I spent seven years in art academies to learn how to edit video footage with the same level of skill as any eleven-year-old digital native. Jesting aside: The distribution – or, perhaps more accurately, the dissemination – of images made possible by the Internet does not mean that art interfere with life. The result is rather that life itself is sucked into an artificial sphere.
The seemingly democratic platforms of the Internet, which have been used to highlight social issues among artists with activist agendas, can quickly become an echo chamber that panders exclusively to your own attitudes and blocks out people with opposing views – as Sandra Mujinga points out in her interview with Kunstkritikk. What is more, this hyper-communication means that work extends into leisure – you have to be “friends” with your boss, even if s/he is a despicable despot, and you are expected to reply to email at any and all hours. This may be particularly pertinent for those who, like artists, are “always at work”. And when the means of production are in fact your own thoughts and your own body, such alienation becomes alarming.
Sandra Mujinga proposes a solution in her exhibition Real Friends at Oslo Kunstforening: You need to govern your “multiple bodies”, to preserve your integrity and autonomy. In short, you must take control of the new means of production. The exhibition feels as if you have stumbled into an intense online feed. That feed is unmistakably Sandra Mujinga’s, even though she uses avatars and samples and imagery so familiar it borders on the vulgar. Mujinga, who graduated from Konsthögskolan in Malmö in 2015, engages in a practice that is well suited for-, but not dependent on traditional modes of display such as gallery presentations. You can tune into Channel Mujinga via Instagram, Soundcloud, Vimeo etc., where it seems that she is constantly at work. As a consequence, Mujinga’s ability to stage and arrange her material is so keenly honed that Real Friends achieves a dizzying lightness – in spite of the fact that all of the works shown are new, labour-intensive productions.
Based extensively on raw materials provided by a sojourn in Congo, the exhibition is introduced by the installation Throwing Voice. A video-projected avatar can be seen through twisted and partially reflective Perspex sculptures. He Who Was Shared, the only traditionally narrative video in the exhibition, is shown on a screen in the same room. It shows a scene from the Virunga national park. A guide leads the way, waving and chopping branches aside with a huge knife. The camera follows at heel until the procession comes upon a family of gorillas. Suddenly we feel the invasive quality of the tourist’s gaze. The family pays no heed to the sudden visit. As commodities of the tourist industry they are used to being gawked at. The contrast between the guide’s weapon, the active presence of the camera and the unaffected family is unpleasant and unsettling. Are we witnessing an instance of sharing – or stealing?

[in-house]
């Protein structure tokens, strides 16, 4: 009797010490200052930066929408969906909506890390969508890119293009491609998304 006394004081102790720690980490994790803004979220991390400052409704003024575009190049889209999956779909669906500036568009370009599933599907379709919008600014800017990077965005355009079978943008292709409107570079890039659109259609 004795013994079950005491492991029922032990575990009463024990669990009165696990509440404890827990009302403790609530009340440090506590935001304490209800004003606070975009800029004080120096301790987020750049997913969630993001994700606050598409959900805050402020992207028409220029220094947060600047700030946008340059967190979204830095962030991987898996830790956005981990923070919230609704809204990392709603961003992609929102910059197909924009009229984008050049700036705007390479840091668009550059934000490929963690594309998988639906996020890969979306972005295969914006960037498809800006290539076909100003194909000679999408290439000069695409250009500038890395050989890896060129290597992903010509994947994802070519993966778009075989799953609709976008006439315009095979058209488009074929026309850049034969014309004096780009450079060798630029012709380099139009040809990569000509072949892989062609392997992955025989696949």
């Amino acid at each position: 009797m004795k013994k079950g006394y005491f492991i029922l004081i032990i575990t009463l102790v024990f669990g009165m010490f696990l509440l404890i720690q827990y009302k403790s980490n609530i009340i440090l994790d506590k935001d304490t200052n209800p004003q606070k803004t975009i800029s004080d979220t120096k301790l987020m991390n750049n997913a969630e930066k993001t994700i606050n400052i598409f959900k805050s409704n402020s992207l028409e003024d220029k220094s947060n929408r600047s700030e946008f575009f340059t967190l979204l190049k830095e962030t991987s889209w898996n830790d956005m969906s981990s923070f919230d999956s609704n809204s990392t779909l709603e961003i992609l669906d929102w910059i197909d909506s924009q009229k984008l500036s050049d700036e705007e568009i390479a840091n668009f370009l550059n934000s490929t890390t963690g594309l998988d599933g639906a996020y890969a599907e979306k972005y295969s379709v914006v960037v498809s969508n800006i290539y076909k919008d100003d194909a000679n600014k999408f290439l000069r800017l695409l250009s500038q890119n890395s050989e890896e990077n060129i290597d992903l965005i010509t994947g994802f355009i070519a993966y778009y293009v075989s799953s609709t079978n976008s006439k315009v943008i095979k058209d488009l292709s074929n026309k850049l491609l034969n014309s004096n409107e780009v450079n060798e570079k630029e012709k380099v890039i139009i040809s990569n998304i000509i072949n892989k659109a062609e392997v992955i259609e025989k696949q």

The video works in the other rooms are more cheerful. Ten Minutes of Sun show models posing in costumes created by the artist out of West African textiles. Their movements are stylised: the models stretch out in minimalist choreographies to the soundtrack of Mujinga’s evocative electronic music. The title of the work refers to health and safety advice about the importance of getting out into the sun after sitting in front of a luminous retina screen all day. The projection ILYNL (It’s Like You Never Left) shows similar patterns of movement. Here, the avatars mime memes that are instantly recognisable to those who deal with such things. It prompts a simultaneous sense of familiarity and alienation, seeing a “real” person transform into a sophisticated emoji.
The dramaturgy of the exhibition is concluded by a beautiful series of portraits, Humans, on the Other Hand Lied Easily and Often, depicting a male gorilla that Mujinga photographed in the Virunga national park. The portraits are intimate, probing, yet respectful and done with care. They offer a calm oasis within a well-orchestrated, but hectic exhibition, and offer some comfort to defeatist viewers: there is a subject here. I have faith in Mujinga’s checkmating of our present-day hegemonic aesthetic. But I baulk at the fact that such a solution demands constant diligence and labour in order to take effect. Whatever happened to time off?